It’s always, “I have an idea for an album.” For better or for worse, I like big ideas. Literally, my earliest ideas for Vampire Weekend were things that made us exciting to some people and immediately written off by other people. I told the rest of the dudes, “I don’t think anybody should wear T-shirts onstage.” That feels like an artifact, when there was this thing about preppy clothes.
And do you regret any parts of that? Because the combination of preppy clothing and African influences was polarizing.
It’s hard to say. No. Well, maybe like a few lyrics here or there, a few phrasings. The actual album, the majority of the songs, the presentation, I don’t particularly regret. When I look back at that time and think about what we could’ve done to be less controversial, it’s all very cowardly. There were a lot of bands who came from upper-middle-class backgrounds. But such a big deal was made that we went to Columbia -- off the top of my head, there were members of Animal Collective, The Walkmen and The National who went to Columbia, and the amount of ink spilled over their collegiate and class background is not even close. We could’ve really downplayed the whole college thing. Rather than wearing a $50 button-down shirt, I could’ve worn a $300 leather jacket, and weirdly, that would’ve gone down easier for people.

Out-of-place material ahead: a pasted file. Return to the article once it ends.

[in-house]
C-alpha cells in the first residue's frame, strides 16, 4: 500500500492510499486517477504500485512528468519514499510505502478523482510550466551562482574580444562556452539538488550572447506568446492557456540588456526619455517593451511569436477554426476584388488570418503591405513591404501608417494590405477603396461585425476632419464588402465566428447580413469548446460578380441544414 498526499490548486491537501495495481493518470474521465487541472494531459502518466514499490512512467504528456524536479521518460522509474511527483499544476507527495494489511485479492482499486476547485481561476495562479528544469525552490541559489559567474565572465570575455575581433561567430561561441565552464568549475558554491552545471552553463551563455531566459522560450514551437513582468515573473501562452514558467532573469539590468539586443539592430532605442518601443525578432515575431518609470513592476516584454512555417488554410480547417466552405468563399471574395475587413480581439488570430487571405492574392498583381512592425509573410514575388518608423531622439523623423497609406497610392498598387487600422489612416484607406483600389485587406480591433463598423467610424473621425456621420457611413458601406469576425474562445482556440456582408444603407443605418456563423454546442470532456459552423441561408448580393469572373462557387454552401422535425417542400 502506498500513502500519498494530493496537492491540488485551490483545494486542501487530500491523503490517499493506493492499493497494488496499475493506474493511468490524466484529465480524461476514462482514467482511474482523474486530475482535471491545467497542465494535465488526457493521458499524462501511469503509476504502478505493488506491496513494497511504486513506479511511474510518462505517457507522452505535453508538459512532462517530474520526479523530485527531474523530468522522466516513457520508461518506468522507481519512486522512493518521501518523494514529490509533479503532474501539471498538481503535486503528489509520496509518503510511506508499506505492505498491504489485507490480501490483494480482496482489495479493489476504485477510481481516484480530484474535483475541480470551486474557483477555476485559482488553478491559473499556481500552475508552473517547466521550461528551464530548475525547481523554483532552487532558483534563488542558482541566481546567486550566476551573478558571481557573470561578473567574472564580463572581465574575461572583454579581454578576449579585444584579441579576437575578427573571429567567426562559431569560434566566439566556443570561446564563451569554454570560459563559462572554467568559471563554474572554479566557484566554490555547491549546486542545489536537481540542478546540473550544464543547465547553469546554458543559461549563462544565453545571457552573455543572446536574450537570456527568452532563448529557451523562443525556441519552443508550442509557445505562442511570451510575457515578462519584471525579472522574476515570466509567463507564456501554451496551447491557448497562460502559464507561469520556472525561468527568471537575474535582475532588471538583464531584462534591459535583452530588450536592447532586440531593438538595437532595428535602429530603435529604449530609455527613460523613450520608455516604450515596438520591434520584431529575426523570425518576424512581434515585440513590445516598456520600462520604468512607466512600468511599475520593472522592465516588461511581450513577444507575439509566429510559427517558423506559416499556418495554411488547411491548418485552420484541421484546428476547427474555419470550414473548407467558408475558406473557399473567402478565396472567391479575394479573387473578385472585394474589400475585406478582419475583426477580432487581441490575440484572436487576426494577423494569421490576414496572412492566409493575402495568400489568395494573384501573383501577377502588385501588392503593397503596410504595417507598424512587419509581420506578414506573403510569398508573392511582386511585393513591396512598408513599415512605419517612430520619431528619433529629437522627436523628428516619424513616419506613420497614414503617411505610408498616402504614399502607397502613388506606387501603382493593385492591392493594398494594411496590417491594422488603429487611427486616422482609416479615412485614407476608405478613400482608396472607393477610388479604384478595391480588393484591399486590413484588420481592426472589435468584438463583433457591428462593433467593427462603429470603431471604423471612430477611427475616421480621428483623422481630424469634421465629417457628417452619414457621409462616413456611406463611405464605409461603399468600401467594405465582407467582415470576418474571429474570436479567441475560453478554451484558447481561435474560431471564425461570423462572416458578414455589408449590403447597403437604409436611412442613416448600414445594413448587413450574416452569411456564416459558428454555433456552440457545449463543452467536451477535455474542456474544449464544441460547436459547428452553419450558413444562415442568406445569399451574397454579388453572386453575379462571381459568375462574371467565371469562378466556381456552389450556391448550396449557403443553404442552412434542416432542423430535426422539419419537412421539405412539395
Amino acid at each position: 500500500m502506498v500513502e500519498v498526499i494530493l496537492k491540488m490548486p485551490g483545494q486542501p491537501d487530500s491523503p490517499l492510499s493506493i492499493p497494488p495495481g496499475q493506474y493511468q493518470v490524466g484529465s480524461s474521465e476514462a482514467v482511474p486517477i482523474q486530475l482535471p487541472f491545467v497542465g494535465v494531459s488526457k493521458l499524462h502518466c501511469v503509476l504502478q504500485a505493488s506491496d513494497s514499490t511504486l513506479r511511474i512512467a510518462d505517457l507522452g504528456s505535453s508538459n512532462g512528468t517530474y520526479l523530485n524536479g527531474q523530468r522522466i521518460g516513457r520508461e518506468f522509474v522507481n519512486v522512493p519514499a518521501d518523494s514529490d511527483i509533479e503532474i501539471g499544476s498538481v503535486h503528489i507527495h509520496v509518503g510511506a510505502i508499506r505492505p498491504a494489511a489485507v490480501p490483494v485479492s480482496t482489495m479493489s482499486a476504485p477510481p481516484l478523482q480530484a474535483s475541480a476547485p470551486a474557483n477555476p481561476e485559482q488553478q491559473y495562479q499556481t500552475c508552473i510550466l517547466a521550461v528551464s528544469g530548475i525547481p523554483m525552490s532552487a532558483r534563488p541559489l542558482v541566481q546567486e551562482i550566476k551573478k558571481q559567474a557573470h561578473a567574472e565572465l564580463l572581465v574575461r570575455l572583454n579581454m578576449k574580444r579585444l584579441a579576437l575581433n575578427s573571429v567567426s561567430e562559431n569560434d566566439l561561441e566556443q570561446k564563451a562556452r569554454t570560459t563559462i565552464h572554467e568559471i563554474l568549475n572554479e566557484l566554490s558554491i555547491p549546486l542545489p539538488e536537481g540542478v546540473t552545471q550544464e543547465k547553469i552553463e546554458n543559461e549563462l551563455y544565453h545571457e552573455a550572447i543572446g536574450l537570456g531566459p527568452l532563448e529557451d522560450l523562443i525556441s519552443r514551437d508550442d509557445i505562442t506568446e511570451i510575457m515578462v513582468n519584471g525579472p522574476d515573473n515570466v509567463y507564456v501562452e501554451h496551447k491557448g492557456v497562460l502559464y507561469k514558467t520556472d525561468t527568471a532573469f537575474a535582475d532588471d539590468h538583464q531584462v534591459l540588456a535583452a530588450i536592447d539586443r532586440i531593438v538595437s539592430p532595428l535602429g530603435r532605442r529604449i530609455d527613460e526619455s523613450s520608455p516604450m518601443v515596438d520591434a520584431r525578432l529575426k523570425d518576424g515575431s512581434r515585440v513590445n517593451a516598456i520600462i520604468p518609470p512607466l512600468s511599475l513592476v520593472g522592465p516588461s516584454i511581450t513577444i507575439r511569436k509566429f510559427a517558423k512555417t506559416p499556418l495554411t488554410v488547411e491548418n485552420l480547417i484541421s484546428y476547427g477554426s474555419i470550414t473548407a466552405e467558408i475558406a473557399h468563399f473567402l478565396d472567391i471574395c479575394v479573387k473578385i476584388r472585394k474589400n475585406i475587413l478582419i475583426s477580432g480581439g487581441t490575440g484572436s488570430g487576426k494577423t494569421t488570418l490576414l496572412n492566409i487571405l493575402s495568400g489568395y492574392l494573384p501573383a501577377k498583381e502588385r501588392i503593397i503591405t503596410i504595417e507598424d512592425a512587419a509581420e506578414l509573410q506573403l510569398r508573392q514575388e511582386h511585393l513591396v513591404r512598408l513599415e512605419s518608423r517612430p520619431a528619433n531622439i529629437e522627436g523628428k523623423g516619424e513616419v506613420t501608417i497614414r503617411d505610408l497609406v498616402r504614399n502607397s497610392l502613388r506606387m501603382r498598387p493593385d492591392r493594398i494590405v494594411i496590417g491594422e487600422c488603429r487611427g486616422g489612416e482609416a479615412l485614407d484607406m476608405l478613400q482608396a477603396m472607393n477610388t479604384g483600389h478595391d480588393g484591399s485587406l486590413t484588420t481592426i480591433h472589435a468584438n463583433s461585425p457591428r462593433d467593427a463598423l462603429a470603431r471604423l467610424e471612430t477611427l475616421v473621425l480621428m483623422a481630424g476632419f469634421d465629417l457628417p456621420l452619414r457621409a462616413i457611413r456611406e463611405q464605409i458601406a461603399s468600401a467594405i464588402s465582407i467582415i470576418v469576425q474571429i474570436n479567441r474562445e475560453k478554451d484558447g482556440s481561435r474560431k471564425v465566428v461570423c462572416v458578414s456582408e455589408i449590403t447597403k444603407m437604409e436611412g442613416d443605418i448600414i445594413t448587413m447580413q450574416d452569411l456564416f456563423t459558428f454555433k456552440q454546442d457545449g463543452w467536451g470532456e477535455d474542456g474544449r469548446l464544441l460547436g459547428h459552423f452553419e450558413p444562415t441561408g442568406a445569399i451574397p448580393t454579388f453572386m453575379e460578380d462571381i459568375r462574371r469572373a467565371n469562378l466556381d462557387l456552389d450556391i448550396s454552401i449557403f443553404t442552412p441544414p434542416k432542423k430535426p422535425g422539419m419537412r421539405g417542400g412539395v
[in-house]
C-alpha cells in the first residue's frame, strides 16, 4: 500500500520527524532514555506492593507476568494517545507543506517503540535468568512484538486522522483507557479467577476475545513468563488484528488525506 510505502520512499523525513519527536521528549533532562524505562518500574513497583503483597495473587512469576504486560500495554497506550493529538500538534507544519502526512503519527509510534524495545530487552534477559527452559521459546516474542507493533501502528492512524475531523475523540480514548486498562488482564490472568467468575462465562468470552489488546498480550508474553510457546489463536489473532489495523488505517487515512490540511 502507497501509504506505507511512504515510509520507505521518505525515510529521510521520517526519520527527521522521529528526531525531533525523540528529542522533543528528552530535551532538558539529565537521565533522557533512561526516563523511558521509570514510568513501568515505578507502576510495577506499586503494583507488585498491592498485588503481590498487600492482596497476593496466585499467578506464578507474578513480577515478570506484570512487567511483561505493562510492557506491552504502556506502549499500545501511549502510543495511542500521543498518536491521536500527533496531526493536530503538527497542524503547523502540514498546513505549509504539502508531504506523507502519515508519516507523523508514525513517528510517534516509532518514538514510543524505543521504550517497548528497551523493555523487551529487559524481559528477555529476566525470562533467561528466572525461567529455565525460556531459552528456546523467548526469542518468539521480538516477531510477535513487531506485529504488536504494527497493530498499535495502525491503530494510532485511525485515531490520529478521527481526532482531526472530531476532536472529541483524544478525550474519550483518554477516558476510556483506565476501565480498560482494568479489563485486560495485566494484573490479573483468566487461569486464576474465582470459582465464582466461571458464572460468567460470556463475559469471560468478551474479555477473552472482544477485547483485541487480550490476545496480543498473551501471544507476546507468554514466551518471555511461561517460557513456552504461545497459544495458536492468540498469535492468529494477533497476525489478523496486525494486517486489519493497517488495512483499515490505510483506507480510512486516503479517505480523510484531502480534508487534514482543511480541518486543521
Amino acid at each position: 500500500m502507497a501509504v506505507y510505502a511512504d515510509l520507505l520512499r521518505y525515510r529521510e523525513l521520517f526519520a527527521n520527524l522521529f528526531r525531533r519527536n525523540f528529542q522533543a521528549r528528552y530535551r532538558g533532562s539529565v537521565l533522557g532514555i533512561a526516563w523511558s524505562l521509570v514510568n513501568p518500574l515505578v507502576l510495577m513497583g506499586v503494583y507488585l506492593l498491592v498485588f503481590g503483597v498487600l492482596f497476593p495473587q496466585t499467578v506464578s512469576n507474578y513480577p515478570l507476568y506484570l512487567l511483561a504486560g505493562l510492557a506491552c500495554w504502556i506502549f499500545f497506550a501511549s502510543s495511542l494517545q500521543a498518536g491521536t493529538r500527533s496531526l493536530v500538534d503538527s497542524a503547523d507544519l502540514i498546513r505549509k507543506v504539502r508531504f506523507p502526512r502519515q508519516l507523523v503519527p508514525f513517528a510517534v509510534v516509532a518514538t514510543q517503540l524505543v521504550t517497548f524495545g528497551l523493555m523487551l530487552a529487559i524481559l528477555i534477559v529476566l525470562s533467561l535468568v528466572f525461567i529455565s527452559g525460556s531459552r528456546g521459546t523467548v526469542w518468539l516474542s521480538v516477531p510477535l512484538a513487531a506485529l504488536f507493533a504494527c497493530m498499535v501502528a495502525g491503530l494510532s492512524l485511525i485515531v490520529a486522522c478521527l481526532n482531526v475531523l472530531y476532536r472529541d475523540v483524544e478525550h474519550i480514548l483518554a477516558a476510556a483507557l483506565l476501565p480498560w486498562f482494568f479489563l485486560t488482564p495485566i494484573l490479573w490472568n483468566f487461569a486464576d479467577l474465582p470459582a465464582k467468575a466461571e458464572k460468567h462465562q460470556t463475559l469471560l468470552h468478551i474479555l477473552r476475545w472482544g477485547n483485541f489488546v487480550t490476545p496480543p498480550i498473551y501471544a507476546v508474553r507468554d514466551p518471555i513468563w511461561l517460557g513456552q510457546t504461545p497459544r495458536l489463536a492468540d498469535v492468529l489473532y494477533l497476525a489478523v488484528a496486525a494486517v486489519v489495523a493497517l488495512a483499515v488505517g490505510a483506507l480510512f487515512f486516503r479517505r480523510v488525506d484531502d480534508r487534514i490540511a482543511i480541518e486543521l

When I think about referencing African music -- which, frankly, is a much more valid conversation than the preppiness -- I think again of artists who interpreted black music, or interpreted the music of other cultures, I should say, in ways people were more used to. When I picture a version of Vampire Weekend that’s less controversial: Don’t call the song “Cape Cod Kwassa Kwassa,” take out the hand drums, then you’ve got a song that’s going to rub people the wrong way a bit less. But none of this gets to the underlying issues. Honestly, it’s better to be straightforward.
Since your last album, rock has become less important to the mainstream. Is that something you think about when you’re writing and recording?
I think about that stuff all the time. Of course, you’re aware that you’re releasing an album in a moment when the conversation is about how irrelevant rock is. But there’s a type of power, or something interesting, about unfashionable things too. You just hit a point where you’re on your own trip, and it’s more interesting to examine your own feelings about what you once found unfashionable and just find what’s interesting about your own project.